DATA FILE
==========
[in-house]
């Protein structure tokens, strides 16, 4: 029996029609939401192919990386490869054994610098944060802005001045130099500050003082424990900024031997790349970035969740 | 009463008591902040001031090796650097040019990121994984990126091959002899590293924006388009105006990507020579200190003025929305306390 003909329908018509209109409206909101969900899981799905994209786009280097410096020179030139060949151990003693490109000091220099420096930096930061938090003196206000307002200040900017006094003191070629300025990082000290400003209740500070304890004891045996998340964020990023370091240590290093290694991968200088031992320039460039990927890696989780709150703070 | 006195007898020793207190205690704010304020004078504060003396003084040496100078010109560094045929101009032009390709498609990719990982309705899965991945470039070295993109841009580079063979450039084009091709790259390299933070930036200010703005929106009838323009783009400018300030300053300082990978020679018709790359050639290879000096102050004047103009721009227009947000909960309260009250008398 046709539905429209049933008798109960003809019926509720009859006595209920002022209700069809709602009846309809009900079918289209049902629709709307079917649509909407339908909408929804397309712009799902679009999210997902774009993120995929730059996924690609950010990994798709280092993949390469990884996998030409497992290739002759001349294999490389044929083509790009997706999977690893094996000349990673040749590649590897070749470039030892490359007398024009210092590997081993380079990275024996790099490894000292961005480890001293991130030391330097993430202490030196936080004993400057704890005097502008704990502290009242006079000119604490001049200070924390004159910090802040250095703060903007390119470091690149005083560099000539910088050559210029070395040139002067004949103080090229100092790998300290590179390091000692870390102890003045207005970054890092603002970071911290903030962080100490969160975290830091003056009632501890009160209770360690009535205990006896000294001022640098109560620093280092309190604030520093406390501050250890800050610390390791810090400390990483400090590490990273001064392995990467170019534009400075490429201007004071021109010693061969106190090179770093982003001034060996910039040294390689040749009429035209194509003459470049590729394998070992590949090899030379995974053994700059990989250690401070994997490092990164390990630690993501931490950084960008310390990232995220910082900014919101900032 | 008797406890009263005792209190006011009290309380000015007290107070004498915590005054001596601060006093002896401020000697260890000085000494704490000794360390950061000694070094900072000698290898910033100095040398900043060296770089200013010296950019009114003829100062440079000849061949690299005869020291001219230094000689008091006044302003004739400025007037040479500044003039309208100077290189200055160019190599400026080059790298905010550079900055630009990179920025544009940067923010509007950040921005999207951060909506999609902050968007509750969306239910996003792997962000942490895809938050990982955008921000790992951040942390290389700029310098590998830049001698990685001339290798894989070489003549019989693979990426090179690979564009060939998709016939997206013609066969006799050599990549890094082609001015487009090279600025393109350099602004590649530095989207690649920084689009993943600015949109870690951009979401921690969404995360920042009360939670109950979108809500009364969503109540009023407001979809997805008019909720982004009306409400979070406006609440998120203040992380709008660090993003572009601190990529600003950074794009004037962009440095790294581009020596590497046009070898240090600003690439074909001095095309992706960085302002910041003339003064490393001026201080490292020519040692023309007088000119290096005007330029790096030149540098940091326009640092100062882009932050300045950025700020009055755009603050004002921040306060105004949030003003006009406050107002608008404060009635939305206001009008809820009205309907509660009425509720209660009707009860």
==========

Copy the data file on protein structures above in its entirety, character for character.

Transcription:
[in-house]
């Protein structure tokens, strides 16, 4: 029996029609939401192919990386490869054994610098944060802005001045130099500050003082424990900024031997790349970035969740 | 009463008591902040001031090796650097040019990121994984990126091959002899590293924006388009105006990507020579200190003025929305306390 003909329908018509209109409206909101969900899981799905994209786009280097410096020179030139060949151990003693490109000091220099420096930096930061938090003196206000307002200040900017006094003191070629300025990082000290400003209740500070304890004891045996998340964020990023370091240590290093290694991968200088031992320039460039990927890696989780709150703070 | 006195007898020793207190205690704010304020004078504060003396003084040496100078010109560094045929101009032009390709498609990719990982309705899965991945470039070295993109841009580079063979450039084009091709790259390299933070930036200010703005929106009838323009783009400018300030300053300082990978020679018709790359050639290879000096102050004047103009721009227009947000909960309260009250008398 046709539905429209049933008798109960003809019926509720009859006595209920002022209700069809709602009846309809009900079918289209049902629709709307079917649509909407339908909408929804397309712009799902679009999210997902774009993120995929730059996924690609950010990994798709280092993949390469990884996998030409497992290739002759001349294999490389044929083509790009997706999977690893094996000349990673040749590649590897070749470039030892490359007398024009210092590997081993380079990275024996790099490894000292961005480890001293991130030391330097993430202490030196936080004993400057704890005097502008704990502290009242006079000119604490001049200070924390004159910090802040250095703060903007390119470091690149005083560099000539910088050559210029070395040139002067004949103080090229100092790998300290590179390091000692870390102890003045207005970054890092603002970071911290903030962080100490969160975290830091003056009632501890009160209770360690009535205990006896000294001022640098109560620093280092309190604030520093406390501050250890800050610390390791810090400390990483400090590490990273001064392995990467170019534009400075490429201007004071021109010693061969106190090179770093982003001034060996910039040294390689040749009429035209194509003459470049590729394998070992590949090899030379995974053994700059990989250690401070994997490092990164390990630690993501931490950084960008310390990232995220910082900014919101900032 | 008797406890009263005792209190006011009290309380000015007290107070004498915590005054001596601060006093002896401020000697260890000085000494704490000794360390950061000694070094900072000698290898910033100095040398900043060296770089200013010296950019009114003829100062440079000849061949690299005869020291001219230094000689008091006044302003004739400025007037040479500044003039309208100077290189200055160019190599400026080059790298905010550079900055630009990179920025544009940067923010509007950040921005999207951060909506999609902050968007509750969306239910996003792997962000942490895809938050990982955008921000790992951040942390290389700029310098590998830049001698990685001339290798894989070489003549019989693979990426090179690979564009060939998709016939997206013609066969006799050599990549890094082609001015487009090279600025393109350099602004590649530095989207690649920084689009993943600015949109870690951009979401921690969404995360920042009360939670109950979108809500009364969503109540009023407001979809997805008019909720982004009306409400979070406006609440998120203040992380709008660090993003572009601190990529600003950074794009004037962009440095790294581009020596590497046009070898240090600003690439074909001095095309992706960085302002910041003339003064490393001026201080490292020519040692023309007088000119290096005007330029790096030149540098940091326009640092100062882009932050300045950025700020009055755009603050004002921040306060105004949030003003006009406050107002608008404060009635939305206001009008809820009205309907509660009425509720209660009707009860």